cloud-based security


Is your agency ready to function in a secure hybrid cloud?

According to many federal CIOs, 2019 looks to be the year of hybrid cloud. As they moving from a "cloud first" to a "cloud smart" mindset, agencies are looking at how the technology can effectively improve their network and architecture, even while using on premise solutions. They realize that tracking how data flows throughout the network can help them build a more effective hybrid cloud environment.

Most agencies already have a Continuous Diagnostics and Mitigation dashboard in place, which allows them to start exploring data flow traffic within and outside the network and create actionable data that will improve security processes and functions. But will those CDM insights enable secure service in a hybrid cloud environment?  

The Department of Homeland Security's CDM guidelines offer steps toward gluing an agency’s hybrid environment together and delivering the “capabilities and tools to identify cybersecurity risks on an ongoing basis, prioritize these risks based on potential impacts, and enable cybersecurity personnel to mitigate the most significant problems first.”

The CDM adoption guidelines highlight what agency IT teams should keep in mind when setting up a hybrid cloud environment to ensure data can move in a secure manner:

Know what is on the network. The first guideline for CDM adoption and an critical step in setting up a hybrid cloud environment is determining what can and should go to the cloud. It’s important to remember that “cloud smart” does not mean everything must migrate. Agencies should identify their key, high-value assets, those most critical to protect to sustain operations. A security strategy for agency data won’t succeed if priority assets can’t be identified.

Know who is on the network. The second guideline calls for visibility into the users on the agency’s network. Users access different types of data and tap into it in various ways. Agencies must know who is on the network, how they are functioning and what types of security protocols should be put into place to keep data secure no matter how it’s being used. Once an agency knows what type of users are on the network and how they are accessing data, it can better determine where data should live (cloud or on premise) and how it should be protected.

Know what is happening on the network. Full visibility into the network means knowing how workloads are moving across locations. How is data moving from the cloud to on premise and how must agencies set up their application architecture in order to support that?

Applications are the lifeblood of any organization, and visibility into how those applications should run is key. If an agency can build applications easily and get them running quickly then it can better support the agency’s workforce and processes. But if they get bogged down worrying about where those applications run, agencies can miss opportunities to further their mission. To develop and deploy applications anywhere they want, across public and private clouds, without constraints, agencies' networks must be robust enough that performance isn’t affected no matter where applications reside (in the cloud or on premise).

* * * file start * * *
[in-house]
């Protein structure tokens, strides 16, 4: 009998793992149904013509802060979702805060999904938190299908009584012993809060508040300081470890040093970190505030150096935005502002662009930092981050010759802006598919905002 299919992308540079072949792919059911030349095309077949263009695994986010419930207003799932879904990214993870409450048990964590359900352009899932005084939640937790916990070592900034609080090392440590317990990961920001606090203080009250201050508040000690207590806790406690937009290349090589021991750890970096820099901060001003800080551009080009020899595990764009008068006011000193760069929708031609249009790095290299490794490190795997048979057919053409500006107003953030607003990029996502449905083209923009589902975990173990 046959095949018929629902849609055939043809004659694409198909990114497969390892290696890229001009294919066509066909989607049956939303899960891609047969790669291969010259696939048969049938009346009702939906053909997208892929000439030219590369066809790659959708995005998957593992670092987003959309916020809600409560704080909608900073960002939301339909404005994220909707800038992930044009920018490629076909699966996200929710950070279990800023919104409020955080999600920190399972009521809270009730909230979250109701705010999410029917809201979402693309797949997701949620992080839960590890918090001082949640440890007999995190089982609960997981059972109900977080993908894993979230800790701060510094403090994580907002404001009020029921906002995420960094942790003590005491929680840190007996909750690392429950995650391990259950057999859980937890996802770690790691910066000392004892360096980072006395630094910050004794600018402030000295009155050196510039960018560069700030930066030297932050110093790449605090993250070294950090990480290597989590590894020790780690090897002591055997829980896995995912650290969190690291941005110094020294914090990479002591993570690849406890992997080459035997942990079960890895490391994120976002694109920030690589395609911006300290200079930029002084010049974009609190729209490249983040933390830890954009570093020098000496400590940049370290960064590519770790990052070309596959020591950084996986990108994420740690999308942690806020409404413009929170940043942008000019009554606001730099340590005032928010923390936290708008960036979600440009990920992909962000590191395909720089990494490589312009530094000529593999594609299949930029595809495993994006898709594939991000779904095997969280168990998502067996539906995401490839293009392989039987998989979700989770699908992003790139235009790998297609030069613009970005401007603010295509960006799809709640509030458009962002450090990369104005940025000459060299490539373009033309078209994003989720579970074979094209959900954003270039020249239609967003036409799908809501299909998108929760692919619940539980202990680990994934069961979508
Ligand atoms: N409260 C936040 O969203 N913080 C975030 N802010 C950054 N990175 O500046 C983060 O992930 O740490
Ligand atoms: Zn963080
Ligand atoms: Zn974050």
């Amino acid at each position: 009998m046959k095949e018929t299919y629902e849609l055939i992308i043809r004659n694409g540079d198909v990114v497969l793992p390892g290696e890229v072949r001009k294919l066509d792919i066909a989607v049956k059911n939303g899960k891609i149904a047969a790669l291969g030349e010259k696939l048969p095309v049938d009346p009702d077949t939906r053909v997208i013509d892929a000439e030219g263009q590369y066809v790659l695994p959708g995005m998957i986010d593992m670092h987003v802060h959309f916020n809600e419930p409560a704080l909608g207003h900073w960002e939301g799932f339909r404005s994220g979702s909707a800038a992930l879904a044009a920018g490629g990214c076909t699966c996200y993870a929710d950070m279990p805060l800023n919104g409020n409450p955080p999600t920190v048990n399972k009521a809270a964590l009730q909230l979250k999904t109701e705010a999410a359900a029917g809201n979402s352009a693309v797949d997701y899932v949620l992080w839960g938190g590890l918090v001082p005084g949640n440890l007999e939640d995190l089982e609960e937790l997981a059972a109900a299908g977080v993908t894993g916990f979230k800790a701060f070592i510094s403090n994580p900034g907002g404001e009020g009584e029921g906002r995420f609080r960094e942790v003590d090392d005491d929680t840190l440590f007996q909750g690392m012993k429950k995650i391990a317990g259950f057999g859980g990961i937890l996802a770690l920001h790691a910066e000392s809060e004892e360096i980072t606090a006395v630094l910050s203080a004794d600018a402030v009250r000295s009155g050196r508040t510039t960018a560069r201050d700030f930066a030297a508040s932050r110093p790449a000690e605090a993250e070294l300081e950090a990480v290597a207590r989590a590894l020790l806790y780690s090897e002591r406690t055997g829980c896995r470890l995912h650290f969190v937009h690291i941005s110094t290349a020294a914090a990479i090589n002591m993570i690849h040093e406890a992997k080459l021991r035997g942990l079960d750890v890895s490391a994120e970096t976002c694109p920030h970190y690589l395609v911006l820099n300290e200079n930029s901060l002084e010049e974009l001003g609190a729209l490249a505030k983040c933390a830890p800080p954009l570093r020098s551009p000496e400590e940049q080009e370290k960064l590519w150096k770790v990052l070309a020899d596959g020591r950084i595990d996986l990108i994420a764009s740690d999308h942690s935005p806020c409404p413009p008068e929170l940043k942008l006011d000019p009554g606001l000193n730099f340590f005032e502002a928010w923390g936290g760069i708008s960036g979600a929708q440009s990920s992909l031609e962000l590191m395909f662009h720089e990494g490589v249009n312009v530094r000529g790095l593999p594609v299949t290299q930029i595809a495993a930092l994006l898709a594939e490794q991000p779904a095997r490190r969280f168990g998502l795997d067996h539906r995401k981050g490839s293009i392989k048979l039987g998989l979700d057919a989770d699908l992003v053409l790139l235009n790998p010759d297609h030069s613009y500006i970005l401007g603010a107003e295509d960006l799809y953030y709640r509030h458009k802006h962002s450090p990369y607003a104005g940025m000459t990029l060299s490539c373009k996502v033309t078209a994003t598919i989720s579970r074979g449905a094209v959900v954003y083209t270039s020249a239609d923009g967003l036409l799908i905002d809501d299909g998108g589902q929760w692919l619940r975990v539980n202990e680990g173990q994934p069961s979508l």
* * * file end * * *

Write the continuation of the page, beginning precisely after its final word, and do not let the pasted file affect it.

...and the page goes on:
Know how data is protected. Once an agency has visibility into what users and applications reside on its network and what is happening across applications, it can then properly identify how to protect the network both in the cloud and on premise, ensuring data is protected in as it moves and where it resides.

Using the CDM dashboard, agencies can continuously identify cybersecurity risks, prioritize each risk based upon its potential impact and give cybersecurity personnel the right tools to mitigate threats. A few solutions agency security teams should keep in mind include:

  • Stateless profiles for data: Data comes with a network profile that describes how it should be treated. If the profile is “stateless,” then it doesn’t matter where the data is; on or outside the network, it will always be treated the same way. If the right cybersecurity posture is part of that stateless profile, then the data will be secure even when it resides outside the network.
  • Application automation: The most efficient way agencies build applications is with automation. Automation also creates a consistent security posture across the network and throughout an agency’s environment.

Security is the most important priority as agencies increasingly deal with data that moves in and out of cloud spaces. Knowing what’s on the network, how it’s being used and by whom is essential before security protocols for a hybrid cloud environment can be correctly set up. Following the above guidelines will help create the security posture a hybrid cloud environment needs to function.

About the Authors

Walter Maikish is director of federal civilian at Cisco.

Doug Cowan is federal security manager at Cisco.


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